The partners involved in this example of co-location explain that their approach should not be viewed as innovative, instead they believe it should be seen as ' 'the norm' and they insist it is a 'sensible' approach. They have faced some challenges, such as not having a shared IT system. However, the benefit of co-locating is stated as them having an opportunity to speak and share information on a daily, informal basis.

This example highlights the development of relationships between partners, in which the hub provides an informal environment to break down barriers, increase understanding of each other's roles and organisational limitations, build trust and develop solutions together. They all feel supported and empowered by their respective organisations to work collaboratively with each other.

Vignette III: Road Safety

The following vignette outlines how road safety is being used as an early intervention, primary prevention approach to tackling deaths and serious injury amongst 17-24 year olds in one of the case study areas.

Why was this initiative needed?

The focus of this initiative is an early intervention approach for pre-driver age young people. The decision to focus on this group was a response to concerns by the partners to deaths and serious injury rates amongst 17-25 years particularly in rural areas. As such, this initiative was intended to reach young people before they became drivers and introduce good attitudes towards driving and provide a long-term solution through an early intervention approach.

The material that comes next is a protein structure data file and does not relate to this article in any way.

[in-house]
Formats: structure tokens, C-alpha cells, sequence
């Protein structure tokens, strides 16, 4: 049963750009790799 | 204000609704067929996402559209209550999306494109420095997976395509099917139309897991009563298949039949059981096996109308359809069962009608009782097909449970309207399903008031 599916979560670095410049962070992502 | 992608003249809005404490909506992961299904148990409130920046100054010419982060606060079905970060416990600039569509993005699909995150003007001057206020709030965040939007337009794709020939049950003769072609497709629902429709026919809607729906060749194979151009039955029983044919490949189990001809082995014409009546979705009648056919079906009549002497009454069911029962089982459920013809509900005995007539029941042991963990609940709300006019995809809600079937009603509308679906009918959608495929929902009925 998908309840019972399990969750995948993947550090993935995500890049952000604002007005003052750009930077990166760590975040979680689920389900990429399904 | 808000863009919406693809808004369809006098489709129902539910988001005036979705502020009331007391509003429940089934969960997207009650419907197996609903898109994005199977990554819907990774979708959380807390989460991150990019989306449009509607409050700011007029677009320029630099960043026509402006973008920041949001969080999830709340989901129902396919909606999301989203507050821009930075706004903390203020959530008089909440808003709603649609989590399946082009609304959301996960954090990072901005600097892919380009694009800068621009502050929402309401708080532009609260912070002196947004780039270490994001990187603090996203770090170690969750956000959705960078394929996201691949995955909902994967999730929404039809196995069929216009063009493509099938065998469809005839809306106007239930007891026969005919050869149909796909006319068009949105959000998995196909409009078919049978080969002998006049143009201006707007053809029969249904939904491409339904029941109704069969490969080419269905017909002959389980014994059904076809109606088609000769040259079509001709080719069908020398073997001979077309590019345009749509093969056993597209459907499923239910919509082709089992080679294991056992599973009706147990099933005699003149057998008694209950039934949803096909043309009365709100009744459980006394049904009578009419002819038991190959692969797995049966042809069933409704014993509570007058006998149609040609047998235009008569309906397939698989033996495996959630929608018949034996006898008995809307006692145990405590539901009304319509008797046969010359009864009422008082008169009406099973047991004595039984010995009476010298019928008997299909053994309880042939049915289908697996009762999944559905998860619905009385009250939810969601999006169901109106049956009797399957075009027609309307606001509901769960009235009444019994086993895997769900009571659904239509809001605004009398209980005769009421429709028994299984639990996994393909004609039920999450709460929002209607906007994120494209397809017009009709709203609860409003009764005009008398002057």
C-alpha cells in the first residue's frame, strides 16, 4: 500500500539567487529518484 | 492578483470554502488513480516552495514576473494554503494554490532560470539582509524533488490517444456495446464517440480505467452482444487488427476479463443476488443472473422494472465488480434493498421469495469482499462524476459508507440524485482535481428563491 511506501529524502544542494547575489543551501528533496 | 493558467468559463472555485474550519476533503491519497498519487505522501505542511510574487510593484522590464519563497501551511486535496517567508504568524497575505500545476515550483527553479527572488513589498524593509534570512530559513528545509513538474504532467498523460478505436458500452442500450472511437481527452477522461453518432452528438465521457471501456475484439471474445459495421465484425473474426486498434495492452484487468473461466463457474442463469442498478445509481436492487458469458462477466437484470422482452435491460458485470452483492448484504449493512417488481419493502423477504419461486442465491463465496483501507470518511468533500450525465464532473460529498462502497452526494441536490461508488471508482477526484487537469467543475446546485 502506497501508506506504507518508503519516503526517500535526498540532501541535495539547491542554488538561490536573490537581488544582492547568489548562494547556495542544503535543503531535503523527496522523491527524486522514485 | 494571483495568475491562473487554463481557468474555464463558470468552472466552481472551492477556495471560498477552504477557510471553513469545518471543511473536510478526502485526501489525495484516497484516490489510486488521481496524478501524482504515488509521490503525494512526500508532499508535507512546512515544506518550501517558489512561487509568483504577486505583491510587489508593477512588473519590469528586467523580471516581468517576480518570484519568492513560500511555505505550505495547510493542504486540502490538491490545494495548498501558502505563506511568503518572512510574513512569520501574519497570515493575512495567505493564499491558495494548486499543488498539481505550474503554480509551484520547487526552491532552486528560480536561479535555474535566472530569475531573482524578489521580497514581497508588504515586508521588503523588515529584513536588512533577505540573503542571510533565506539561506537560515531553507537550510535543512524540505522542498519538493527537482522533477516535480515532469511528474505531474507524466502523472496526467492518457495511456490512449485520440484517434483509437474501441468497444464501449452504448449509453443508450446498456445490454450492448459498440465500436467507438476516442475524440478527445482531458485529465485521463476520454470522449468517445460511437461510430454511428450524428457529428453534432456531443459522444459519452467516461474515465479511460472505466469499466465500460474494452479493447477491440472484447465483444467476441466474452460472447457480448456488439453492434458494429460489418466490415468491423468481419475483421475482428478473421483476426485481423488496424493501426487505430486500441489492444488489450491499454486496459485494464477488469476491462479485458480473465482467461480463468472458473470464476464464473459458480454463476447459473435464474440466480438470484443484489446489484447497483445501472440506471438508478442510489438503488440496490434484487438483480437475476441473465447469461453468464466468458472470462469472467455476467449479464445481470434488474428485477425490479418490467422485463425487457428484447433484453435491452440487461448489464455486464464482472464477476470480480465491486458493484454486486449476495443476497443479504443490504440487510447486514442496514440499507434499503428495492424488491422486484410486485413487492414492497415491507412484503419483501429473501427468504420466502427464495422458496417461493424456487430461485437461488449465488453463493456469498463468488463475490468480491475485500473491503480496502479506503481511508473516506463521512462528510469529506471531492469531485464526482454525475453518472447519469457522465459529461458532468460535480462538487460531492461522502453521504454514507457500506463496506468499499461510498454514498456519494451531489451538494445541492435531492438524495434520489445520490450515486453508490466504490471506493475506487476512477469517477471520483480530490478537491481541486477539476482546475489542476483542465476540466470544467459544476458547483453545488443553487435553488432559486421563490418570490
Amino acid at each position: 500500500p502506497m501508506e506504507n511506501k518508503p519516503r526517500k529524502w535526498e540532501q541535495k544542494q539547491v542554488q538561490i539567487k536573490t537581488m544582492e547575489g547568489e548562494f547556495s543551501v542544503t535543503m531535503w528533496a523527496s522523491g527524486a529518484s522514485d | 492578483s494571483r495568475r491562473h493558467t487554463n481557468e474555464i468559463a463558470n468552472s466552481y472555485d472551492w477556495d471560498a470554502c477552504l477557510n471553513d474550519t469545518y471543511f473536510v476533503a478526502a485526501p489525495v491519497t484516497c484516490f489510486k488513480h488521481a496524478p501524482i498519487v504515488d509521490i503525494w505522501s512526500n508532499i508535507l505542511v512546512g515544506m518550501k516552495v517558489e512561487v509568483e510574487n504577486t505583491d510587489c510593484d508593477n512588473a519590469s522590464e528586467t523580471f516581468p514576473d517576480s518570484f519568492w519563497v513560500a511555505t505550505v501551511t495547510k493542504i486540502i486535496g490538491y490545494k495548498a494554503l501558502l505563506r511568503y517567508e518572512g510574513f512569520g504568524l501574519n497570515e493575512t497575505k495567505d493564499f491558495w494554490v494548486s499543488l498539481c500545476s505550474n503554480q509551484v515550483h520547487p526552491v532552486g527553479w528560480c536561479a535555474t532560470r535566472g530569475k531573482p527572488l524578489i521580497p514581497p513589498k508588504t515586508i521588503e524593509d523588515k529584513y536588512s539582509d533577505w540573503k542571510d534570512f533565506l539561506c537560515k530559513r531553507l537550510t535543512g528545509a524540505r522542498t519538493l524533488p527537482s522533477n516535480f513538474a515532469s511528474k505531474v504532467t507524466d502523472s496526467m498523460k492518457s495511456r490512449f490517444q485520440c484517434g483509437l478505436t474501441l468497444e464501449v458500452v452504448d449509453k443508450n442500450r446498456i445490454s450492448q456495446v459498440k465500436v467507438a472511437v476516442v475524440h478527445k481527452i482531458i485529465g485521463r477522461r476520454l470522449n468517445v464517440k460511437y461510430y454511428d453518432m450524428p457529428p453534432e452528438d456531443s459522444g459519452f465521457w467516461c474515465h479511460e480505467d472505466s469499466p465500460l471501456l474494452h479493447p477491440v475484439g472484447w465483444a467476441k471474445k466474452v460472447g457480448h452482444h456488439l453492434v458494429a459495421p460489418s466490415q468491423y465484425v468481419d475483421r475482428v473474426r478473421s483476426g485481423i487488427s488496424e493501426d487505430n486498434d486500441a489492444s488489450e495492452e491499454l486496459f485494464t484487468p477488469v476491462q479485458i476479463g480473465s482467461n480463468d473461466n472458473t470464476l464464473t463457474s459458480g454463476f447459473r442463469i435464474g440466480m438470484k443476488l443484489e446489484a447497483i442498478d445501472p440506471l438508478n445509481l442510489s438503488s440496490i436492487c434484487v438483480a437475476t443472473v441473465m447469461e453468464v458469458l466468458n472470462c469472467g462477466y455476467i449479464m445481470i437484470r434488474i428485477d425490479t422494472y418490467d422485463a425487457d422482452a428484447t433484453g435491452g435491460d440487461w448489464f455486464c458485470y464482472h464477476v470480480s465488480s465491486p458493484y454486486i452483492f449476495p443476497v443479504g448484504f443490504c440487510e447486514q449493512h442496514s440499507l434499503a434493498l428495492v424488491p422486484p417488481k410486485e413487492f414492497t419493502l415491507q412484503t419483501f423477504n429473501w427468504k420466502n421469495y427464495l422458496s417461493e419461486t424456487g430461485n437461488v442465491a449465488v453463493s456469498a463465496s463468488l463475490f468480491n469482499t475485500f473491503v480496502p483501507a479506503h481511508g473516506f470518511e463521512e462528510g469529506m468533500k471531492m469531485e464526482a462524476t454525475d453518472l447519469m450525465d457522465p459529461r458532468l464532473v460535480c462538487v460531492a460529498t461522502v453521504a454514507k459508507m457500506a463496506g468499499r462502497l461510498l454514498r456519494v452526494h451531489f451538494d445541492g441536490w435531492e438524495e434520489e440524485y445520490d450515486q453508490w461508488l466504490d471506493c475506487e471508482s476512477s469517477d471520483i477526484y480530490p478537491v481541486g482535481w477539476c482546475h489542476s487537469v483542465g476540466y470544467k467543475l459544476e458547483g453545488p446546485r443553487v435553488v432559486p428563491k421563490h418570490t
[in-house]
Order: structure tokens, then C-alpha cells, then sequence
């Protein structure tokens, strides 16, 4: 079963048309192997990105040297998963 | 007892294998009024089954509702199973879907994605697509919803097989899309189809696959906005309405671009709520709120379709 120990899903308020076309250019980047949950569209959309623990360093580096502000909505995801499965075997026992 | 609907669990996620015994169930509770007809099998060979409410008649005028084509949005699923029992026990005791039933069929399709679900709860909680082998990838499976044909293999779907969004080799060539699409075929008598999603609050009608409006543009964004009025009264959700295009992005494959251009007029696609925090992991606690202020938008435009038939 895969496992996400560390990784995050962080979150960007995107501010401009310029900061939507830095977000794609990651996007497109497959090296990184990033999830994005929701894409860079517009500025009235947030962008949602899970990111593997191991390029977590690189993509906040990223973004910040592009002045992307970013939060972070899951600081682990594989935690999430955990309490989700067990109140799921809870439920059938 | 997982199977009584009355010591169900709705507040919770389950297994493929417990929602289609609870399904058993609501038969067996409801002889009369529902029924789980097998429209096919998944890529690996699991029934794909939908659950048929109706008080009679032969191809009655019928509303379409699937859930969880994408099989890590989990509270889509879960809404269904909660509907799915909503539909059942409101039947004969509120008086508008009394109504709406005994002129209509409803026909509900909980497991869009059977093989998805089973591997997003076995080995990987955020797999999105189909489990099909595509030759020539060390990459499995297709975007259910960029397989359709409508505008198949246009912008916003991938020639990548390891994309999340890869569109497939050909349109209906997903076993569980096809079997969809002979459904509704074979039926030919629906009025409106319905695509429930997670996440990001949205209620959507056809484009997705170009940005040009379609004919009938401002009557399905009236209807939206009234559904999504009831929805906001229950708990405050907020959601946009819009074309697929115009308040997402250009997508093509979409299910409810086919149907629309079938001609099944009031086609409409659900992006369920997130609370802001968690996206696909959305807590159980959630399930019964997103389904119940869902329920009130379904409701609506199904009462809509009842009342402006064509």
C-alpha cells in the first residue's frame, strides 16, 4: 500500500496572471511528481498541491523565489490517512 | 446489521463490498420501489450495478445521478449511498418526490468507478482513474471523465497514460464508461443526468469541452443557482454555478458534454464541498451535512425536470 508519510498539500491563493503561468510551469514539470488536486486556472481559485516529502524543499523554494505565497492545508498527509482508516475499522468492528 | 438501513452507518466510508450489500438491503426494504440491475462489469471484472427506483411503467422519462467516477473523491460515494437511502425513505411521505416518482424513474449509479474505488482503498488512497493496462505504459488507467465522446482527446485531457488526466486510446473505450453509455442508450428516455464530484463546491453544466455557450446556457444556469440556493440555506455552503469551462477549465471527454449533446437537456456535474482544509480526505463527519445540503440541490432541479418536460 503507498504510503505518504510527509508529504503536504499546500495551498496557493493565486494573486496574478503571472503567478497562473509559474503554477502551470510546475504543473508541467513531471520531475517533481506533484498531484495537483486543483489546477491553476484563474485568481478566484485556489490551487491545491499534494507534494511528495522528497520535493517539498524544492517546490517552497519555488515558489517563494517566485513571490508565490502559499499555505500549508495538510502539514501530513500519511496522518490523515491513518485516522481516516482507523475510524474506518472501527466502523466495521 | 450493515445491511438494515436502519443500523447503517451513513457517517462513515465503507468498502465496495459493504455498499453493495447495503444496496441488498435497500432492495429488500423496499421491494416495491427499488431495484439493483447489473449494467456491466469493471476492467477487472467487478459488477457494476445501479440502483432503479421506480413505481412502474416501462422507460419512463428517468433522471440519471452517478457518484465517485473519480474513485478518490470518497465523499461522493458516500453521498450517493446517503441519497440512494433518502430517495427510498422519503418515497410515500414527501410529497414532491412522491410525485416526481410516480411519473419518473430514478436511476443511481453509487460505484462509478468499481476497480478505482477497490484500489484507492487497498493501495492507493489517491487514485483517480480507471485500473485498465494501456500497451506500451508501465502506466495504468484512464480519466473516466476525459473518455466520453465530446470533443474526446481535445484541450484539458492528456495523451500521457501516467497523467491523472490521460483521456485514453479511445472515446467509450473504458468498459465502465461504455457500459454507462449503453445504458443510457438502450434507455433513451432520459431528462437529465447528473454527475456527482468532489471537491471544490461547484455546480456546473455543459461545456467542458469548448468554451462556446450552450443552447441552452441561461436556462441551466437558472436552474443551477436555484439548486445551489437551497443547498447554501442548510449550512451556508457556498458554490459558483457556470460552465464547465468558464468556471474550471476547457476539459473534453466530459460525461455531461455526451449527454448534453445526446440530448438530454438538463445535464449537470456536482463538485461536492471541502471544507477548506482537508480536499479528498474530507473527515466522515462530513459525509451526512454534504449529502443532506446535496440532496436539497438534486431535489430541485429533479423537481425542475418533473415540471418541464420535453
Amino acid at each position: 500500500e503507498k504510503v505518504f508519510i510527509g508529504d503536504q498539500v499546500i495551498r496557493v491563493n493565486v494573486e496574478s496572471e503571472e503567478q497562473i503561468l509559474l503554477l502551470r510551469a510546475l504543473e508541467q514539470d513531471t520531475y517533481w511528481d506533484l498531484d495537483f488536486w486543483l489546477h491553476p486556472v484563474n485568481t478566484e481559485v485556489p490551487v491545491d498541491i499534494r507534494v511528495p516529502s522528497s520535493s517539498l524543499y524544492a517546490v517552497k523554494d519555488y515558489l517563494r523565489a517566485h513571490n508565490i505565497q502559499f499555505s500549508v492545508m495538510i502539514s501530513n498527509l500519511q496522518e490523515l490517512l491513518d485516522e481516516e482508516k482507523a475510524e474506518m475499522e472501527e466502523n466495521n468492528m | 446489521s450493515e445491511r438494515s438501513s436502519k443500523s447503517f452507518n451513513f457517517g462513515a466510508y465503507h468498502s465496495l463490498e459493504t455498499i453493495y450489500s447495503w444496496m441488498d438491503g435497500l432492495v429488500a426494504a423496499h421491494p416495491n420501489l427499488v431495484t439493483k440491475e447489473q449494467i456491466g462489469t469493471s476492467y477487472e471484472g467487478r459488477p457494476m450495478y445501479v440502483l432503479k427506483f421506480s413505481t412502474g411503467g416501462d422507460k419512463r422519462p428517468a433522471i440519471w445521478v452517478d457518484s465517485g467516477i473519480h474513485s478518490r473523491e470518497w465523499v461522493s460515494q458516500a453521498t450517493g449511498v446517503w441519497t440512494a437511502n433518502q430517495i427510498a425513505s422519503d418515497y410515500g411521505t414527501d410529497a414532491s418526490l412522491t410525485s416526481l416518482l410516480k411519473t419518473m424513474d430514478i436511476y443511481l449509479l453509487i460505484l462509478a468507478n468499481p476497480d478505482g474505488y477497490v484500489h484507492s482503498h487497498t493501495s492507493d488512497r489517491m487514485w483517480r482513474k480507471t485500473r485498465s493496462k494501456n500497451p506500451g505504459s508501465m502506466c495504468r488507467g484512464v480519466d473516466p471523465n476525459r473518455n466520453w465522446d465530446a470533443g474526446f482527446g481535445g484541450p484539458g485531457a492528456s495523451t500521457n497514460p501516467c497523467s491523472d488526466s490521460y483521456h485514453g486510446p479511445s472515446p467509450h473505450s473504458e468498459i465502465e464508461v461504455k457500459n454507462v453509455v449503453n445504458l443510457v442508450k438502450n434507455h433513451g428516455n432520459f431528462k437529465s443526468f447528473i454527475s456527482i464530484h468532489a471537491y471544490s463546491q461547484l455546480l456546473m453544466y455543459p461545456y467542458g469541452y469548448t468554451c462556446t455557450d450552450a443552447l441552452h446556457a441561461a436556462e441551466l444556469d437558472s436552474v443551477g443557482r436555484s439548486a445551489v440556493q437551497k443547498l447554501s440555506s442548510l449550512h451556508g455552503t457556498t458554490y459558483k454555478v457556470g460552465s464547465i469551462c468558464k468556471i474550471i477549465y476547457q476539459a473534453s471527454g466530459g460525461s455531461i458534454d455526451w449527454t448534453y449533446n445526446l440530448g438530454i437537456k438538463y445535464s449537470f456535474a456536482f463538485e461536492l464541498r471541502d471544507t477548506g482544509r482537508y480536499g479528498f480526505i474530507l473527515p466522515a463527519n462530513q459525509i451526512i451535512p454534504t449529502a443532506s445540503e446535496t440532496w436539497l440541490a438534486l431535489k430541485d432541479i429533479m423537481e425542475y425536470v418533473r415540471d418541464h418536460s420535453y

What does this initiative involve?

This initiative was a one day training course for pre-driver young people aged between 14-17 years who were taken by their schools to an airfield, where they were provided with an opportunity to drive a car. During the driving experience they had two coaches who were representatives from two emergency services (police, fire or ambulance). During the coaching session they were shown how to operate the car and provided with road safety advice. An added element to the day is that when the young people were not driving they were shown a crashed car and SFRS and the ambulance service would show them how they deal with car accidents. The focus of the initiative was providing young people with a real life situation which they may experience in the future and provide early intervention before they become drivers so they are aware of the possible consequences.

This approach was viewed as innovative and different from other road safety initiatives by the police, fire, council and private partners due to the young people being given the opportunity to drive. This approach is seen as moving away from the more traditional methods such as PowerPoint presentations and showing films, and instead provides the young people with hands on driving experience.

Who participates?

The police, fire and ambulance service worked in partnership to deliver this initiative, with some funding from the council and Scottish Government. It however, could not have taken place without private investment from local business owners who provided the cars and airfield for the training to take place on. These business owners had concerns about road safety amongst young people and were keen to become involved. They also took on a coordinating role including liaising with the local schools for them to bring the young people during school hours to the initiative. The emergency services all provided their staff time and equipment.

What has been the impact?